How to use Edelrid rope, safety, storage, transport, care, lifespan and replacement with instructional pictures.
The 9.8mm Boa Bipattern 70m is officially retired.You've found a page of history! The 9.8mm Boa Bipattern 70m is no longer produced by Edelrid and it is not available to buy from major online retailers. You can still check out all the specs and claim your ownership.
9.8mm Boa Bipattern 70m
The DuoTec 60m variant of the tried and trusted Boa, With a permanent marking in the middle of the rope and a distinctive design.
* Thermo Shield treatment for perfect handling
* Duotec® brading marks the middle of rope
When you click a link below and then checkout online, no matter what you buy (climbing gear or not), we get a small commission that helps us keep this site up-to-date. Thanks!
|Weight|| 62.0 g/m|
9.568 lbs / 4340 g
|Diameter (millimeters)||9.8 mm|
|Length (meters)||70 m|
|UIAA Falls (Single / Half / Twin)||6 / - / -|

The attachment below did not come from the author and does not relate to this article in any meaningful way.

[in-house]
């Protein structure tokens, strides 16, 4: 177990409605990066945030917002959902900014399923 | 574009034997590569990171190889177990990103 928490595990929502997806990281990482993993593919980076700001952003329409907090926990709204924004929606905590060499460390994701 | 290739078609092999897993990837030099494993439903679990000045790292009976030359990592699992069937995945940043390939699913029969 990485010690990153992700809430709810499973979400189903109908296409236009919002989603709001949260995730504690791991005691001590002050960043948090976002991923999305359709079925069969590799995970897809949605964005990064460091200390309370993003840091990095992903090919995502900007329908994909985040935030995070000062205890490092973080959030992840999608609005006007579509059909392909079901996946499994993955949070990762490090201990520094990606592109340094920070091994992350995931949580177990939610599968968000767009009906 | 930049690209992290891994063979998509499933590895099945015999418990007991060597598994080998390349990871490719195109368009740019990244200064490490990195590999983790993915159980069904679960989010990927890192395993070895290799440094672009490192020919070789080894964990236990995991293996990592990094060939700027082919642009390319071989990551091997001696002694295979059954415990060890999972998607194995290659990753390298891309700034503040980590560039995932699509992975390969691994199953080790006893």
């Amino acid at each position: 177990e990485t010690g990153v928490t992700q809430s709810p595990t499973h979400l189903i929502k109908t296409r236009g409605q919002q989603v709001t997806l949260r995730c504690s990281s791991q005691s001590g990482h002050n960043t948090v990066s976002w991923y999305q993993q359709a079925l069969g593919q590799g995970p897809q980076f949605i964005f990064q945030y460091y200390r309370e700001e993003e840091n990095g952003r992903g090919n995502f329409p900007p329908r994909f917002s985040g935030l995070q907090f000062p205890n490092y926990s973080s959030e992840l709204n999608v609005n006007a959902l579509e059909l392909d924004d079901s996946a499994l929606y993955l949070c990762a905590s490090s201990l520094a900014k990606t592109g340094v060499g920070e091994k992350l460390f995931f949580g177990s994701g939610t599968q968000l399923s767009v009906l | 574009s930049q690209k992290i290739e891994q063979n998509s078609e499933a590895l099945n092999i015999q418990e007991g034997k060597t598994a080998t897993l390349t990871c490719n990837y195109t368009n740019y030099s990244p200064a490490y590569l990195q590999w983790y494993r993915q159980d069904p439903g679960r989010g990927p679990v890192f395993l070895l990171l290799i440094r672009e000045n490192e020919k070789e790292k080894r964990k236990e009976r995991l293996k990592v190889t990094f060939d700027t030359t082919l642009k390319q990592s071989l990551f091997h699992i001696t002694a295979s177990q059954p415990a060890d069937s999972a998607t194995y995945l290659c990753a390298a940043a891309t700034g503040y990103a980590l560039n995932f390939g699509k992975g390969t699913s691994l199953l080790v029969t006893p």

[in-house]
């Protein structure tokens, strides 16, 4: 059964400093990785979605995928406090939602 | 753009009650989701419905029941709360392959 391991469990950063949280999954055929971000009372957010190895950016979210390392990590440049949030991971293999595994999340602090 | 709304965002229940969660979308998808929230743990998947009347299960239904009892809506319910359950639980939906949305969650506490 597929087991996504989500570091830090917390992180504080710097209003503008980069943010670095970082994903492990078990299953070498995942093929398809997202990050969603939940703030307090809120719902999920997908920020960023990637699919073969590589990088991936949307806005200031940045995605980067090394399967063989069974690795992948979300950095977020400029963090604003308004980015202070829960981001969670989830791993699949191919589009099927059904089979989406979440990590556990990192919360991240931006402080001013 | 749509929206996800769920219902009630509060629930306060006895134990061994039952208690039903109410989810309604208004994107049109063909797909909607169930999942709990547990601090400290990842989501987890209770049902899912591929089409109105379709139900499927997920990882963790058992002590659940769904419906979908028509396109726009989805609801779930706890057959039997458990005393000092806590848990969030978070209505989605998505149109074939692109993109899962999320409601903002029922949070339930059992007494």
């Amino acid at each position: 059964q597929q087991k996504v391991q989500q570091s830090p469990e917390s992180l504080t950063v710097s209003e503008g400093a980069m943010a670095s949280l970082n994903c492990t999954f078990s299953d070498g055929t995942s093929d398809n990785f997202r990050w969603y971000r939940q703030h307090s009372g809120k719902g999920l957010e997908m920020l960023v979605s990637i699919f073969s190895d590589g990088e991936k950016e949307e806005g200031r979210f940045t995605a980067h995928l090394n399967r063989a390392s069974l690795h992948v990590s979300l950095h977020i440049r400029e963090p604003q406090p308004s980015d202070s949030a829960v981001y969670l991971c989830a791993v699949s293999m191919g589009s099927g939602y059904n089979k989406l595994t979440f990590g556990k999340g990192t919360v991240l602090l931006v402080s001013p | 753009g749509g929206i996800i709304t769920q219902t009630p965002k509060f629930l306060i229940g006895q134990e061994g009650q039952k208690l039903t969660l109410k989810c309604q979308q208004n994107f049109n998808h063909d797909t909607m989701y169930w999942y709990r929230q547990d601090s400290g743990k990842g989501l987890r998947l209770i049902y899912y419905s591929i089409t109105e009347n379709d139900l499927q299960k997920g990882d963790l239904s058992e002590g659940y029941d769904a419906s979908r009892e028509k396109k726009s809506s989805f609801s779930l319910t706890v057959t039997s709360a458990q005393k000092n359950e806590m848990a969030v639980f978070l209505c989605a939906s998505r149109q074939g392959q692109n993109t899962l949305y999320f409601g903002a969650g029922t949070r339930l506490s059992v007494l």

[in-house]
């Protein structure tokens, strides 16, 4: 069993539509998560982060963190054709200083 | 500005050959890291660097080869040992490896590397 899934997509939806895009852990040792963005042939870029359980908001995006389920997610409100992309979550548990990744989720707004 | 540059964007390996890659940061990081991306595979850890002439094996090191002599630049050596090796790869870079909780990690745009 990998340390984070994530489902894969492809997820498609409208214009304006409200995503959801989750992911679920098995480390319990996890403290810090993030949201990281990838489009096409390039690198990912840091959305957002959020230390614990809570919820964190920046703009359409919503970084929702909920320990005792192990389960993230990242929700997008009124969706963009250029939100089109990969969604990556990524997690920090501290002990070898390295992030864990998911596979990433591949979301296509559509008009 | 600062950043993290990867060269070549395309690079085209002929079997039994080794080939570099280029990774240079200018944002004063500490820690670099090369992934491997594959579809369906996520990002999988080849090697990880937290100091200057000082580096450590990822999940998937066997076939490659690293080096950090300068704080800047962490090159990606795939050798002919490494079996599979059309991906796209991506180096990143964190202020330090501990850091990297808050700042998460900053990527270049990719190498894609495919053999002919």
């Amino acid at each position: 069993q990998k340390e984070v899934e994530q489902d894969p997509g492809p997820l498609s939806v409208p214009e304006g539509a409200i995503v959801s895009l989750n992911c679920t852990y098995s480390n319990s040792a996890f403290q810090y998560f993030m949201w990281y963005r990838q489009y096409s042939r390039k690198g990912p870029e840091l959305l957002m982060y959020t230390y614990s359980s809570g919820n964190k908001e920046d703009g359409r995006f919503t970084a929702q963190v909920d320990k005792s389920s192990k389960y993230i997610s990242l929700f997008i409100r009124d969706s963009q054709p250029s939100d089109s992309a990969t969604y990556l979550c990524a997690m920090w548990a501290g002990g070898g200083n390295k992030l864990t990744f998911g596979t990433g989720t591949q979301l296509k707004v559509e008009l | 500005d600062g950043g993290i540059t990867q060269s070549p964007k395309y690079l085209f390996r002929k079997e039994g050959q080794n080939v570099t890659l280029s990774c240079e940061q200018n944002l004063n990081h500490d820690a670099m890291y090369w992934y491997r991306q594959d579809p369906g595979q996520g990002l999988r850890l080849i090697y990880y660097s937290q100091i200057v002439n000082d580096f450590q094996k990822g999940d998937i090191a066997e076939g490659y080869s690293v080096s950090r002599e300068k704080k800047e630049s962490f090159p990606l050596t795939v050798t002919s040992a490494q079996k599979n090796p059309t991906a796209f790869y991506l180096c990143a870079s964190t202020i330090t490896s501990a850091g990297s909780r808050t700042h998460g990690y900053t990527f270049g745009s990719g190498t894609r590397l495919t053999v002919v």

|Dynamic Elongation (Single / Half / Twin)||32.0 % / - / -|
|Static Elongation (Single / Half / Twin)||9.3 % / - / -|
|Impact Force (Single / Half / Twin)||8.80 kN / - / -|
|Sheath Proportion (%)||40.0 %|
|Sheath Slippage (mm)||0 mm|
|Type of Middle Mark||Marking|
|Rope End Marker||None|
|Certification||CE, EN, UIAA|
I’m not going to name names here regarding the bad experiences that I’ve had with ropes, but suffice to say I’ve got my 'Yes' and my 'No' camps. After testing the Boa 9.8mm, Edelrid are definitely a 'Yes' and as such I’d even consider checking out one of their more specialist, skinnier options like the Corbie 8.6mm as a specialist tool for long, pumpy on-sights or redpoints.
This is called speed dating because you two only have 5 minutes to get to know each other and see if you are match. The session starts and stops when the bell rings. Rock Climber, meet Edelrid Boa DuoTec. Boa, this is Rock Climber. The session starts now. You guys have fun.
A pictoral representation of UIAA-101 and EN-892 standards for ropes.
The UIAA equipment standard provides a baseline for equipment performance in a test lab under controlled conditions on new equipment. Although these test conditions are relevant to the conditions encountered climbing, conditions encountered at the crags and the condition of the equipment are equally important. This recommendation from the UIAA member federation The British Mountaineering Council (BMC) provides vital equipment information that is NOT explicitly addressed in the standard, particularly failure modes of the equipment and recommendations for the use, inspection, maintenance, and retirement of equipment.